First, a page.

20 January 2010 – Officials from the six countries of South-East Asia’s Mekong region and observers from the United Nations and other stakeholders opened a two-day meeting in Myanmar today to step up the war on human trafficking, including sexual slavery and labour exploitation.
“It is only through this kind of coordinated approach and solidarity of the counter-trafficking community that we can make a real difference in the lives of people who are suffering the cruel consequences of human trafficking and exploitation,” UN Inter-Agency Project on Human Trafficking (UNIAP) regional manager Matthew Friedman told the 7th Senior Officials Meeting of the Coordinated Mekong Ministerial Initiative Against Trafficking (COMMIT) in Bagan.

The meeting brings together ministers from China, Cambodia, Laos, Myanmar, Thailand and Viet Nam, along with observers from the UN, including the UN Special Rapporteur on Trafficking of Persons Joy Ngozi Ezeilo, Association of Southeast Asian Nations (ASEAN), non-governmental organizations (NGOs) and donors.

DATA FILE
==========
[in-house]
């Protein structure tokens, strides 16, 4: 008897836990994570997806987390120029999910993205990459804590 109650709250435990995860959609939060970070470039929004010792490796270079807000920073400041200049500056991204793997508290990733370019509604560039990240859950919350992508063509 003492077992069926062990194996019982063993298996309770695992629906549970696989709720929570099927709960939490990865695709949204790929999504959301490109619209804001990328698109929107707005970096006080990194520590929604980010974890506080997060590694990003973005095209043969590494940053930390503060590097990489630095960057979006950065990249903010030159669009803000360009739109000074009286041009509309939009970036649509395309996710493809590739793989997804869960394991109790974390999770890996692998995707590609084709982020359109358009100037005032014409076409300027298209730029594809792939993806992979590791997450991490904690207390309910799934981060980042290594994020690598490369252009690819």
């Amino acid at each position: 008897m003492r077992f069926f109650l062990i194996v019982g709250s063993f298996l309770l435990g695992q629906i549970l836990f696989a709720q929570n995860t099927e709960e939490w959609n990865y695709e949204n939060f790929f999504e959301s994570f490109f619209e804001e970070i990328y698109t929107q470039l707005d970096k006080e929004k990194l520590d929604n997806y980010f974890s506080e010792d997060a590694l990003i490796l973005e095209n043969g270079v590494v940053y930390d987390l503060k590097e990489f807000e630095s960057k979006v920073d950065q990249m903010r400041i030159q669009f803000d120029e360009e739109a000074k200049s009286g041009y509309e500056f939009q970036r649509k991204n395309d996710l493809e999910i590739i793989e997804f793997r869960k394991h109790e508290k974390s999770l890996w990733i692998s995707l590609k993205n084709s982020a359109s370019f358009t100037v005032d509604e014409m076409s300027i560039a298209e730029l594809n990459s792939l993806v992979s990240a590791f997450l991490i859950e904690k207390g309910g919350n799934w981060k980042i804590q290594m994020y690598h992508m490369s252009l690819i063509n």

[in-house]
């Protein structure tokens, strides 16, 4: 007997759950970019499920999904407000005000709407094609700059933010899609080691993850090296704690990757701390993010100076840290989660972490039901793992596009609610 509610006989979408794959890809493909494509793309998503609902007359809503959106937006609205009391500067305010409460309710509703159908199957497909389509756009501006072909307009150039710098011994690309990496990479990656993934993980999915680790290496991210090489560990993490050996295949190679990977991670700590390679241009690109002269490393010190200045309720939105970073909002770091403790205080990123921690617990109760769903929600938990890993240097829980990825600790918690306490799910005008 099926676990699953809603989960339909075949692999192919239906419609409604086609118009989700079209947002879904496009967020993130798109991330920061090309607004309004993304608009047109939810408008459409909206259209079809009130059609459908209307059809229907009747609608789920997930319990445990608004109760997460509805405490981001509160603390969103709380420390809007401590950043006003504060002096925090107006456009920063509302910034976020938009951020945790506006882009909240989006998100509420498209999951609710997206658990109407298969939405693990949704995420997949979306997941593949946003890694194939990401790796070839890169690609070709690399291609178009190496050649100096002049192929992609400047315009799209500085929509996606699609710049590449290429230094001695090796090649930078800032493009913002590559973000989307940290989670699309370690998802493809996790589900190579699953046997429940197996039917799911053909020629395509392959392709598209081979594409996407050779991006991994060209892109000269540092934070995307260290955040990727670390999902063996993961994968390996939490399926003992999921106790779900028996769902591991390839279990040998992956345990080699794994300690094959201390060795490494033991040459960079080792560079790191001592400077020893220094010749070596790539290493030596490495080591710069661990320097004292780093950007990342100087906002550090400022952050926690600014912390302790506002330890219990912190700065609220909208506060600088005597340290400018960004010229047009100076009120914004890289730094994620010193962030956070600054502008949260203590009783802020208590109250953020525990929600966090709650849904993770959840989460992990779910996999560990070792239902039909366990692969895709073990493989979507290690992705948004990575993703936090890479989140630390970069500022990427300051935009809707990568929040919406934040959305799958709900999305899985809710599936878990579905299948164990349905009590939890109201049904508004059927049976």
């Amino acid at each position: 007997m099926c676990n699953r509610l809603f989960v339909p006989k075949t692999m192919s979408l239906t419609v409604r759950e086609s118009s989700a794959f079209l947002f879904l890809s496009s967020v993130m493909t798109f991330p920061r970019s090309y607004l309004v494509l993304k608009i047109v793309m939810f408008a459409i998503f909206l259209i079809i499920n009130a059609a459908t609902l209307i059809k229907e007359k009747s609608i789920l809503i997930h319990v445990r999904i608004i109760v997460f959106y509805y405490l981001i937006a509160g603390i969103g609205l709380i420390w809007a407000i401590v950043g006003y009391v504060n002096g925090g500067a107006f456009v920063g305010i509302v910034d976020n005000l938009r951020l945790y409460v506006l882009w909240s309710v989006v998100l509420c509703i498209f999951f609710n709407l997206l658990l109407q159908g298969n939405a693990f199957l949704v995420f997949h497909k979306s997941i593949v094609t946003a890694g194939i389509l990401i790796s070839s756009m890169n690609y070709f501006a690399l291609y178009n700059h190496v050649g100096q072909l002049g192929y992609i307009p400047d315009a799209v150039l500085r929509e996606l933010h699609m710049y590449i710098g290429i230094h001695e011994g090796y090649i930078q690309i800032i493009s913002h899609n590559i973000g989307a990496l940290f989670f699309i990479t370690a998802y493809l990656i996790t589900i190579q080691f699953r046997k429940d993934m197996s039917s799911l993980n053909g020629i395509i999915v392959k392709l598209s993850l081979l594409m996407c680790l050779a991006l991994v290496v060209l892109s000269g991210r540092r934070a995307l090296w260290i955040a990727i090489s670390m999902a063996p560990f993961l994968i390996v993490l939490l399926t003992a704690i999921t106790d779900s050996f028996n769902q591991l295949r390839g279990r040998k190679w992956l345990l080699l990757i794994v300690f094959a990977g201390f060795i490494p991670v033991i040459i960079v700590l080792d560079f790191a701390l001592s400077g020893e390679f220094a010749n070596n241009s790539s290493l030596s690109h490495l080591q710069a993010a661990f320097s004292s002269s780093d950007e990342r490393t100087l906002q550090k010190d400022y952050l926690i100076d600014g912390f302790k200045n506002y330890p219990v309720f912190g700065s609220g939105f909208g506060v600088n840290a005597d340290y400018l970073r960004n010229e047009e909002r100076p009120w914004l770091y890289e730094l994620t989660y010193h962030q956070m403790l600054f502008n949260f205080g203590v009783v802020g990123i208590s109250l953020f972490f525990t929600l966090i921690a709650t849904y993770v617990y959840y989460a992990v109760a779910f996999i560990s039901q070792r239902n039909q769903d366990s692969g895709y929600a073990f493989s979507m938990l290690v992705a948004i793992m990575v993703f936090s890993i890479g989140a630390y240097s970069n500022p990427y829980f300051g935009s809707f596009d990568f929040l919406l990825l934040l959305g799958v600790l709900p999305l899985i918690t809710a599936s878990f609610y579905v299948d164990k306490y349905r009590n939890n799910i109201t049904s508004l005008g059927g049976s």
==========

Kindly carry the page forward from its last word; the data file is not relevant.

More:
“COMMIT is unique in that it has fostered unprecedented accountability between the Mekong countries over the past six years,” UN Resident Coordinator Bishow Parajuli said. “I believe that this unity may be one of our greatest strengths in tackling some of our biggest challenges.”

According to UN International Labour Organization (ILO) estimates, 9.49 million people were in forced labour in the Asia-Pacific region as of 2005, with a significant number believed to be in the Mekong region.

Since the signing of a memorandum of understanding six years ago, the six countries have put in place legal and cooperative frameworks to prevent human trafficking taking place, prosecute traffickers and exploitative employers and protect victims, helping them return home safely and with dignity.

The Bagan meeting will take a fresh look at regional approaches to counter trafficking, review plans and priorities, and discuss future joint actions, focusing in particular on law enforcement and the recovery and reintegration of victims.